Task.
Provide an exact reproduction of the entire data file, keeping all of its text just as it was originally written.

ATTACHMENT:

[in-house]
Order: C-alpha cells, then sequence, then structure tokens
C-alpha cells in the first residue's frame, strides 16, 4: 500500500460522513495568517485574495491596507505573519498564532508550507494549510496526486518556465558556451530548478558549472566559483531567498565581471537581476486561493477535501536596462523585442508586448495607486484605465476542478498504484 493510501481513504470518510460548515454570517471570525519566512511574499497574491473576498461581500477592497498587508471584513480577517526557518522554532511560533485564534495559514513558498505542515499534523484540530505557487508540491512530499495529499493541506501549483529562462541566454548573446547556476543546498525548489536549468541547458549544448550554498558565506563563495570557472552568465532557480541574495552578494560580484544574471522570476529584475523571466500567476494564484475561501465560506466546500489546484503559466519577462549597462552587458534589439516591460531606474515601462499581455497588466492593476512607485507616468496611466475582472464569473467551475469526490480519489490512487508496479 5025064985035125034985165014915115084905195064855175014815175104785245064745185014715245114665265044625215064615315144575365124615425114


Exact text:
[in-house]
Order: C-alpha cells, then sequence, then structure tokens
C-alpha cells in the first residue's frame, strides 16, 4: 500500500460522513495568517485574495491596507505573519498564532508550507494549510496526486518556465558556451530548478558549472566559483531567498565581471537581476486561493477535501536596462523585442508586448495607486484605465476542478498504484 493510501481513504470518510460548515454570517471570525519566512511574499497574491473576498461581500477592497498587508471584513480577517526557518522554532511560533485564534495559514513558498505542515499534523484540530505557487508540491512530499495529499493541506501549483529562462541566454548573446547556476543546498525548489536549468541547458549544448550554498558565506563563495570557472552568465532557480541574495552578494560580484544574471522570476529584475523571466500567476494564484475561501465560506466546500489546484503559466519577462549597462552587458534589439516591460531606474515601462499581455497588466492593476512607485507616468496611466475582472464569473467551475469526490480519489490512487508496479 5025064985035125034985165014915115084905195064855175014815175104785245064745185014715245114665265044625215064615315144575365124615425114